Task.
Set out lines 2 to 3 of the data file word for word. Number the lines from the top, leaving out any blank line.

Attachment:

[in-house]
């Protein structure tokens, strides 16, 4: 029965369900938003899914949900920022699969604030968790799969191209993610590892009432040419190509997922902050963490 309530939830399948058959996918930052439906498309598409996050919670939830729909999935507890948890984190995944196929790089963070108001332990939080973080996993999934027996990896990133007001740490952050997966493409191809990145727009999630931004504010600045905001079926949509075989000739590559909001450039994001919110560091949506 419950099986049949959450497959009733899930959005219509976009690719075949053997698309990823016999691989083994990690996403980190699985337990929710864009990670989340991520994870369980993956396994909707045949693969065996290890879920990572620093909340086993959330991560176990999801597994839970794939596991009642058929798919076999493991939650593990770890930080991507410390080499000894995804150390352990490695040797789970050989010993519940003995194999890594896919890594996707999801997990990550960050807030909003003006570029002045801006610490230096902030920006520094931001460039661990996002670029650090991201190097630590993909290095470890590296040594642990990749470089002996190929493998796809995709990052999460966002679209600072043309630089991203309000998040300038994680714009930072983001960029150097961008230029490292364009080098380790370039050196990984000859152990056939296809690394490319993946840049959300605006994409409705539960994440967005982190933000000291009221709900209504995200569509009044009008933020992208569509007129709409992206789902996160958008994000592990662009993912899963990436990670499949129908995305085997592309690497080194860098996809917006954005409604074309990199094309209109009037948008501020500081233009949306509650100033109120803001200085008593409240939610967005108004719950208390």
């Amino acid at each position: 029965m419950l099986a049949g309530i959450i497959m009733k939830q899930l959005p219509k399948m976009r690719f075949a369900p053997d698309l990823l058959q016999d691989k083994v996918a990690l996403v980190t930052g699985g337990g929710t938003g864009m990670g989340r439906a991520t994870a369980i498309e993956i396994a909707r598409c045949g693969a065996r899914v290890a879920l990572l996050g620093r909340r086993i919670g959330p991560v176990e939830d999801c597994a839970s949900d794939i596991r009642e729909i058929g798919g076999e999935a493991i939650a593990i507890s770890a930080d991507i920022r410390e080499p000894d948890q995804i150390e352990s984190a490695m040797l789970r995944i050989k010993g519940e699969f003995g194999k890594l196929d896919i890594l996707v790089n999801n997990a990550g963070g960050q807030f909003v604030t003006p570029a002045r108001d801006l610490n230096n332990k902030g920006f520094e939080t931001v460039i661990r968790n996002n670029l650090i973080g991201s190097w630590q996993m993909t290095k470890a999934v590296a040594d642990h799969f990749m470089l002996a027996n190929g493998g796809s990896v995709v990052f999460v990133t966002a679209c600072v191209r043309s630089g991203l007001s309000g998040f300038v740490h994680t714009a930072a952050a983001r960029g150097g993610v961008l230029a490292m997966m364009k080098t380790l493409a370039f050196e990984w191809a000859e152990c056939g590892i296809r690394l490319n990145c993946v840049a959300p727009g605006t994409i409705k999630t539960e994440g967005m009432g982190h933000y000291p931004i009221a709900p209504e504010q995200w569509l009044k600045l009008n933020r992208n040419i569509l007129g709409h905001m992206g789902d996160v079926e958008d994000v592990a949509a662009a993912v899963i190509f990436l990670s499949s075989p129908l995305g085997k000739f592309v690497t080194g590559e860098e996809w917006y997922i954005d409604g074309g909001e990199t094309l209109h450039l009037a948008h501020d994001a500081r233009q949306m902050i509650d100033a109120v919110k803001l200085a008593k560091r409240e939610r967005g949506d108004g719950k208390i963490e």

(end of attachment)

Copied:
């Protein structure tokens, strides 16, 4: 029965369900938003899914949900920022699969604030968790799969191209993610590892009432040419190509997922902050963490 309530939830399948058959996918930052439906498309598409996050919670939830729909999935507890948890984190995944196929790089963070108001332990939080973080996993999934027996990896990133007001740490952050997966493409191809990145727009999630931004504010600045905001079926949509075989000739590559909001450039994001919110560091949506 419950099986049949959450497959009733899930959005219509976009690719075949053997698309990823016999691989083994990690996403980190699985337990929710864009990670989340991520994870369980993956396994909707045949693969065996290890879920990572620093909340086993959330991560176990999801597994839970794939596991009642058929798919076999493991939650593990770890930080991507410390080499000894995804150390352990490695040797789970050989010993519940003995194999890594896919890594996707999801997990990550960050807030909003003006570029002045801006610490230096902030920006520094931001460039661990996002670029650090991201190097630590993909290095470890590296040594642990990749470089002996190929493998796809995709990052999460966002679209600072043309630089991203309000998040300038994680714009930072983001960029150097961008230029490292364009080098380790370039050196990984000859152990056939296809690394490319993946840049959300605006994409409705539960994440967005982190933000000291009221709900209504995200569509009044009008933020992208569509007129709409992206789902996160958008994000592990662009993912899963990436990670499949129908995305085997592309690497080194860098996809917006954005409604074309990199094309209109009037948008501020500081233009949306509650100033109120803001200085008593409240939610967005108004719950208390």
């Amino acid at each position: 029965m419950l099986a049949g309530i959450i497959m009733k939830q899930l959005p219509k399948m976009r690719f075949a369900p053997d698309l990823l058959q016999d691989k083994v996918a990690l996403v980190t930052g699985g337990g929710t938003g864009m990670g989340r439906a991520t994870a369980i498309e993956i396994a909707r598409c045949g693969a065996r899914v290890a879920l990572l996050g620093r909340r086993i919670g959330p991560v176990e939830d999801c597994a839970s949900d794939i596991r009642e729909i058929g798919g076999e999935a493991i939650a593990i507890s770890a930080d991507i920022r410390e080499p000894d948890q995804i150390e352990s984190a490695m040797l789970r995944i050989k010993g519940e699969f003995g194999k890594l196929d896919i890594l996707v790089n999801n997990a990550g963070g960050q807030f909003v604030t003006p570029a002045r108001d801006l610490n230096n332990k902030g920006f520094e939080t931001v460039i661990r968790n996002n670029l650090i973080g991201s190097w630590q996993m993909t290095k470890a999934v590296a040594d642990h799969f990749m470089l002996a027996n190929g493998g796809s990896v995709v990052f999460v990133t966002a679209c600072v191209r043309s630089g991203l007001s309000g998040f300038v740490h994680t714009a930072a952050a983001r960029g150097g993610v961008l230029a490292m997966m364009k080098t380790l493409a370039f050196e990984w191809a000859e152990c056939g590892i296809r690394l490319n990145c993946v840049a959300p727009g605006t994409i409705k999630t539960e994440g967005m009432g982190h933000y000291p931004i009221a709900p209504e504010q995200w569509l009044k600045l009008n933020r992208n040419i569509l007129g709409h905001m992206g789902d996160v079926e958008d994000v592990a949509a662009a993912v899963i190509f990436l990670s499949s075989p129908l995305g085997k000739f592309v690497t080194g590559e860098e996809w917006y997922i954005d409604g074309g909001e990199t094309l209109h450039l009037a948008h501020d994001a500081r233009q949306m902050i509650d100033a109120v919110k803001l200085a008593k560091r409240e939610r967005g949506d108004g719950k208390i963490e």